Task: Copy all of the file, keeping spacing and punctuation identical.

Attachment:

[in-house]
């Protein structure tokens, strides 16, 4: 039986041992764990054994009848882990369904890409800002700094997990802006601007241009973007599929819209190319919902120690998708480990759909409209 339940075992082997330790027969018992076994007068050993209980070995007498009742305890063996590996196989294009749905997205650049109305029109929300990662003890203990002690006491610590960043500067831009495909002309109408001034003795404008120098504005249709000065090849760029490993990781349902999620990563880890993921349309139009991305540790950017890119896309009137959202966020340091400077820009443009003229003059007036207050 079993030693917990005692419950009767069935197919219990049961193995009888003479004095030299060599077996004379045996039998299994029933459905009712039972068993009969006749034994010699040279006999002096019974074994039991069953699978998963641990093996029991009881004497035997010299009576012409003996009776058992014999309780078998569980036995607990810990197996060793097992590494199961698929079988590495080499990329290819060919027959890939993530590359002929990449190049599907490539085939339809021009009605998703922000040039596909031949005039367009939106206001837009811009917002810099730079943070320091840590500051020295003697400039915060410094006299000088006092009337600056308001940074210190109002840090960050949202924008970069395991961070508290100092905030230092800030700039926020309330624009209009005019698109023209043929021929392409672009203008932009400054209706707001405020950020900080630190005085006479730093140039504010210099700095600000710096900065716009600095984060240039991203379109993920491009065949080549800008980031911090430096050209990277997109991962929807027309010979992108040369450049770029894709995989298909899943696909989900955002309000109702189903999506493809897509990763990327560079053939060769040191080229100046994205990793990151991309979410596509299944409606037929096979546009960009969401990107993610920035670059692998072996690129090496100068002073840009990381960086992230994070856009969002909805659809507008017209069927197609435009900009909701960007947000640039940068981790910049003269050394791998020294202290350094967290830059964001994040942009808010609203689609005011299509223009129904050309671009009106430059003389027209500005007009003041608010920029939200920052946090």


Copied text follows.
[in-house]
């Protein structure tokens, strides 16, 4: 039986041992764990054994009848882990369904890409800002700094997990802006601007241009973007599929819209190319919902120690998708480990759909409209 339940075992082997330790027969018992076994007068050993209980070995007498009742305890063996590996196989294009749905997205650049109305029109929300990662003890203990002690006491610590960043500067831009495909002309109408001034003795404008120098504005249709000065090849760029490993990781349902999620990563880890993921349309139009991305540790950017890119896309009137959202966020340091400077820009443009003229003059007036207050 079993030693917990005692419950009767069935197919219990049961193995009888003479004095030299060599077996004379045996039998299994029933459905009712039972068993009969006749034994010699040279006999002096019974074994039991069953699978998963641990093996029991009881004497035997010299009576012409003996009776058992014999309780078998569980036995607990810990197996060793097992590494199961698929079988590495080499990329290819060919027959890939993530590359002929990449190049599907490539085939339809021009009605998703922000040039596909031949005039367009939106206001837009811009917002810099730079943070320091840590500051020295003697400039915060410094006299000088006092009337600056308001940074210190109002840090960050949202924008970069395991961070508290100092905030230092800030700039926020309330624009209009005019698109023209043929021929392409672009203008932009400054209706707001405020950020900080630190005085006479730093140039504010210099700095600000710096900065716009600095984060240039991203379109993920491009065949080549800008980031911090430096050209990277997109991962929807027309010979992108040369450049770029894709995989298909899943696909989900955002309000109702189903999506493809897509990763990327560079053939060769040191080229100046994205990793990151991309979410596509299944409606037929096979546009960009969401990107993610920035670059692998072996690129090496100068002073840009990381960086992230994070856009969002909805659809507008017209069927197609435009900009909701960007947000640039940068981790910049003269050394791998020294202290350094967290830059964001994040942009808010609203689609005011299509223009129904050309671009009106430059003389027209500005007009003041608010920029939200920052946090």